All Articles by admin

744 Articles

Sappho Collaborations:
But I To You
by Eileen Moeller


In the dream you asked me for love,
but I, to you, of a white goat sang instead

How she climbed the rocks
and couldn’t get down,
how her bleating called the wolf out,
gave him a hunger,
her scent sliding lightly
toward him on the air

Tell me this doesn’t scare you,
as you put the ripest fruit
in these two glasses,
and I will pour wine over it,
pour it for reverie,
and forgetting
about what lurks
in the shadows

Give me a moment
Then ask me one more time


Published in Cider Press Review, Volume 20, Issue 4.

Eileen MoellerEileen Moeller lives in Philadelphia. She has an M.A. in Creative Writing from Syracuse University. Her book Firefly, Brightly Burningwas published in 2015 by Grayson Books. A chapbook titled, The Girls In Their Iron Shoeswas published in 2016 by Finishing Line Press.

See all items about Eileen Moeller

Visit Eileen Moeller’s contributors page.

Incantation for Akimbo
by Jen Karetnick

For awry

For aslope

For askew

For shaped into a crook

For throwing an awkward elbow

For the handles of jugs

and impertinent teapots

For sharp-pointed

For bow-bent

For the etymology of battle

(in common use)

From Old Norse to Middle English

as applied to spear, spike,

dagger, goad, hook, anchor,

axe, knife, sword—

Let us assign such a context

to the weed of a kitten

seeded in a car engine

After the flowering of pistons

and spark plugs

After the pluck of crankshaft

Not a wound

but a weapon

Not an amputation

but an argument

A stiffened extension

of spine canted at an angle

also meaning bold


Published in Cider Press Review, Volume 20, Issue 4.

Jen KaretnickJen Karetnick is the author of seven poetry collections, including The Treasures That Prevail (Whitepoint Press, September 2016).She is co-editor of SWWIM Every Day. Find her on Twitter @Kavetchnik. More at


See all items about Jen Karetnick

Visit Jen Karetnick’s contributors page.

Timely Ghazal
by Alison Stone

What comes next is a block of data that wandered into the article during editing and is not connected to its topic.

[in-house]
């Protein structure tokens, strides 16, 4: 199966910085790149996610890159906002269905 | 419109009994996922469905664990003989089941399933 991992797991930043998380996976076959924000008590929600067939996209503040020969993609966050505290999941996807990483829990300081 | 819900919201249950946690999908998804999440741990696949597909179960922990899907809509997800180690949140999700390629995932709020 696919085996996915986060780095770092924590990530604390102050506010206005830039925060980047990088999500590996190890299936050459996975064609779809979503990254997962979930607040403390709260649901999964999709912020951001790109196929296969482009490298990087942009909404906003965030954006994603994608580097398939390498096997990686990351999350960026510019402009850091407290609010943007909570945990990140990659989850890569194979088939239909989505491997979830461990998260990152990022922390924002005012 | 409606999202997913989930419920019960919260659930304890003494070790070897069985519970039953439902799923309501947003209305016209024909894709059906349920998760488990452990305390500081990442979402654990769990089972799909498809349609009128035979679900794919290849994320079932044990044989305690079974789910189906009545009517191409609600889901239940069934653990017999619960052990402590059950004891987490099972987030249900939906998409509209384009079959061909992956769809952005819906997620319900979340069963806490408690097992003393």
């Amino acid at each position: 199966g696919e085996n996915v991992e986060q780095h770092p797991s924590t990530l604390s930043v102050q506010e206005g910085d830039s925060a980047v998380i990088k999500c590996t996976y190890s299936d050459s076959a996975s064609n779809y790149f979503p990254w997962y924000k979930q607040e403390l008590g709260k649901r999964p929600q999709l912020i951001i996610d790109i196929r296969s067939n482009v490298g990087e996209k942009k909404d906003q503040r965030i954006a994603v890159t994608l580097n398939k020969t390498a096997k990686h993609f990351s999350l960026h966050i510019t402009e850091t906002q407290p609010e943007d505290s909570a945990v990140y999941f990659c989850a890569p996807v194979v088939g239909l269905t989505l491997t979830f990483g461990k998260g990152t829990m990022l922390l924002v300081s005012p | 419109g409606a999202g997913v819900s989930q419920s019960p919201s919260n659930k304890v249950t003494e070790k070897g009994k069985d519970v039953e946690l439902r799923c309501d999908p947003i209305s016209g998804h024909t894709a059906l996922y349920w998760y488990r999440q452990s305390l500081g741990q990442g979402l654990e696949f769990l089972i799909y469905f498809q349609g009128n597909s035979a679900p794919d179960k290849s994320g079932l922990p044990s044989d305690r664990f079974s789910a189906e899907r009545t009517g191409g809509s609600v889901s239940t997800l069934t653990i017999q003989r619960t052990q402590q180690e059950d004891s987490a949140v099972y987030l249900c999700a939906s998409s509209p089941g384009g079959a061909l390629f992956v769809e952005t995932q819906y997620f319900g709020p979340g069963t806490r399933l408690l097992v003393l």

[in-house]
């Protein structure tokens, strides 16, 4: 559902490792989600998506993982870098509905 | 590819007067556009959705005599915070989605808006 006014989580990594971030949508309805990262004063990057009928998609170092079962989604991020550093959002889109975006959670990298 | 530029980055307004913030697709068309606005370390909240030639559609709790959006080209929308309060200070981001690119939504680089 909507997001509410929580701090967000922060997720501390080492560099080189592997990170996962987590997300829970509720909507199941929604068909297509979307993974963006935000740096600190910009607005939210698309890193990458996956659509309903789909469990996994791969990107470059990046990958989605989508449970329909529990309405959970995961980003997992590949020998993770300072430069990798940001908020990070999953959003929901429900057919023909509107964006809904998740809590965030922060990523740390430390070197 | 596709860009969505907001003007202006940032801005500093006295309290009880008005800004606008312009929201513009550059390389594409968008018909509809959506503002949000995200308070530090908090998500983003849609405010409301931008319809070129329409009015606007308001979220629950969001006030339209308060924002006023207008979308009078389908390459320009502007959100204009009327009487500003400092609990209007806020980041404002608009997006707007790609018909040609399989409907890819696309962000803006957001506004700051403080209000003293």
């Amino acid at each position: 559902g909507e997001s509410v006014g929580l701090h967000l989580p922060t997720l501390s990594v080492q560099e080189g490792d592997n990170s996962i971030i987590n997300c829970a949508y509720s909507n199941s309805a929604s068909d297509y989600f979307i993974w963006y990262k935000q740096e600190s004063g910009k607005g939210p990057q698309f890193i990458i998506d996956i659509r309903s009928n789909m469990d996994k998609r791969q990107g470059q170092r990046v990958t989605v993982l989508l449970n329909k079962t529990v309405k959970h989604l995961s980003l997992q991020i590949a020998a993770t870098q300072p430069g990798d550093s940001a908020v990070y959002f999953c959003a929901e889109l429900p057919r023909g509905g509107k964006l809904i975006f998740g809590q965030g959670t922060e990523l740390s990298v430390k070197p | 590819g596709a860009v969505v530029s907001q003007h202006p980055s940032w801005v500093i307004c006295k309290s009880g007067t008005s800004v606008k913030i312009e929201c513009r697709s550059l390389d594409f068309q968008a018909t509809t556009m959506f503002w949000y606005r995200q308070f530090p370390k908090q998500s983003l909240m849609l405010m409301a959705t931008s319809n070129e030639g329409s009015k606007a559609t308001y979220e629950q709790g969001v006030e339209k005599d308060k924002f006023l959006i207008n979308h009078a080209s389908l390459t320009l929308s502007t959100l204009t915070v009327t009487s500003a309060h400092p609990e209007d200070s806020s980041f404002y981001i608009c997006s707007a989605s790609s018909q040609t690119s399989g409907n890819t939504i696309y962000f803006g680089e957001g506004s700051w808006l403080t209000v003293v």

Things you can’t control—love, weather, grace, time.
My favorite cliché is race against time.

Like an undertow, her phone sucks my teen
daughter into YouTube, Snapchat, FaceTime.

Our elm’s branches brought the power lines down.
In darkness, distortion of sound, space, time.

Time may change me—Bowie’s cranked-up voice
drifts from a passing car—but you can’t trace time.

She let her hair go silver, wears her lined
face without shame. Her motto—Embrace time.

Death is a salesman, shoes worn from peddling
silence, blank brochures, a briefcase of time.

My mother’s cancer isn’t novel. Nor
is yours. Our worst griefs commonplace as time.

In the high-tech future, will metal eggs
grow children, computer code replace time?

Focused on Eternity, poets tend
to lateness, sloppy with lowercase time.

Miss Havisham’s stopped clocks. White Rabbit’s watch.
Welles’ machine. Classics, a showcase for time.

Not all wounds heal. Not Columbine, Sandy
Hook. Not Parkland. Some don’t erase with time.

In a dream I float between stones and stars.
Wake with wisps of another name, place, time.


Published in Cider Press Review, Volume 20, Issue 4.

Alison StoneAlison Stone has published five poetry collections, including Ordinary Magic, (NYQ Books, 2016), Dangerous Enough (Presa Press 2014), and They Sing at Midnight, which won the 2003 Many Mountains Moving Poetry Award. She has been awarded Poetry’s Frederick Bock Prize and New York Quarterly’s Madeline Sadin award. A licensed psychotherapist, she has private practices in NYC and Nyack.

See all items about Alison Stone

Visit Alison Stone’s contributors page.